If longevity is any measure of success, Gigabyte's budget-busting GV-250 OC-1GI board is the daddy. After all, the GeForce GTS 250 GPU found at its heart card can trace its roots right back to the GeForce 8800 GT circa late 2007.
OK, it's gone through a couple of rebranding exercises and a die shrink or two. But deep down, it remains essentially the same 128-shader, 256-bit bus, DX10 specimen it has been since birth.
That matters because, when it comes to graphics cards, the march of time is rarely kind. Two and a half years is an eternity in this game. Thus, the GV-250 OC-1GI gets seven shades beaten out of it by all comers bar Asus's Radeon HD 5670 board. The latter, if we're honest, is more all-round multi-media machine than out-and-out gaming board.
Of course, you could argue it's more important how this card performs in isolation than how it compares with more expensive fare. Could you actually live with the performance on offer? Unfortunately, it's hard to tell thanks to instability in our Call of Duty benchmark.
It's the sort of game you would expect to show the GeForce GTS 250 chipset in its best light. But it won't run for more than a few seconds without crashing. We suspect a rare Nvidia driver glitch is the culprit rather than anything Gigabyte can be blamed for.
As for the other benchmarks, it's all a bit of a struggle. Unsurprisingly, playing Crysis at anything resembling high resolution or detail settings is completely off the menu. You can forget about all that parallax-mapped goodness. If you want smooth frame rates, you'll have to stomach flat textures and dull visuals.
More disappointing is the hard work the GV-250 OC-1GI makes of Just Cause 2. If you're rolling with a 1080p Full-HD monitor, running at native resolution isn't a realistic option with this card. Disappointing. What's more, if all that is true for today's games, things are only going to get worse with future titles.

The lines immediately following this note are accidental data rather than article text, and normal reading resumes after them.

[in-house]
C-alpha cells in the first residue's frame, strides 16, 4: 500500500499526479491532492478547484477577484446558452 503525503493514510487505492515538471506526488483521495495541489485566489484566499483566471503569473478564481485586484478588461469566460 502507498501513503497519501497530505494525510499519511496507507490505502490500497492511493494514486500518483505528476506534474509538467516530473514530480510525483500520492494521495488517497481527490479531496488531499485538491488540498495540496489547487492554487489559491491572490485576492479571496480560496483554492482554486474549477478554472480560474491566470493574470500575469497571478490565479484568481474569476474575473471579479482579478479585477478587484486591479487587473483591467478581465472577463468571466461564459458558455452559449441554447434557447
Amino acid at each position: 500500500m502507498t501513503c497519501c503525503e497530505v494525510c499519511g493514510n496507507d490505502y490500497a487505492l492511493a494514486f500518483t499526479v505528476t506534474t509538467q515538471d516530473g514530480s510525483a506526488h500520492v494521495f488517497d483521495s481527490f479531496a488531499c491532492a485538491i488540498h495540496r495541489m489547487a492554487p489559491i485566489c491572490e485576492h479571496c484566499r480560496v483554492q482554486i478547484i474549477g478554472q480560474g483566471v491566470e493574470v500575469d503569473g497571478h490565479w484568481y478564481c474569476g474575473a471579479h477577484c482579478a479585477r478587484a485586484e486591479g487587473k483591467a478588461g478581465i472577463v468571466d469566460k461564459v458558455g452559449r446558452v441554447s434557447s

If we had to pick our single favourite feature delivered by the Gigabyte GV-250 OC-1GI, it would have to be the pukka 256-bit memory bus. When it comes to pumping pixels there's no substitute for bus width. In fact, we don't think a performance graphics card should have anything less than a 256-bit bus.
We're also pleased to find a full compliment of HDMI, DVI and VGA ports. Whether it's a standard monitor, HDTV or even a projector, the connectivity bases are covered.
Likewise, if your PC's overall power budget is limited, this card is a good option. It requires only a single six-pin external power connection.
A beefy memory bus is all very well. But it's all for nought if the graphics architecture it feeds is old and creaky. The GeForce GTS 250 is simply too outdated to handle the latest and most demanding games. That's true both in terms of poor frame rates at high detail settings and the absent support for DX11. Desirable features such as tessellation and the Compute Shader are missing.
But the biggest killer is actually the price. In absolute terms, £110 is not expensive for a performance graphics board. But Nvidia has been cranking these things out in some form or other for years. You could pick up a very similar card for not much more money 18 months ago. At £75 or less, it would make for an infinitely more attractive option. As it is, it feels like a lot of money for old technology.
The GPU that underpins this board was once one of the very best. It still offers many decent features including that 256-bit bus. But there's only so much you can do with a die shrink and a rebranding.
Frankly, the game is up for the GeForce GTS 250 chipset. Its dated architecture has finally caught up with it.
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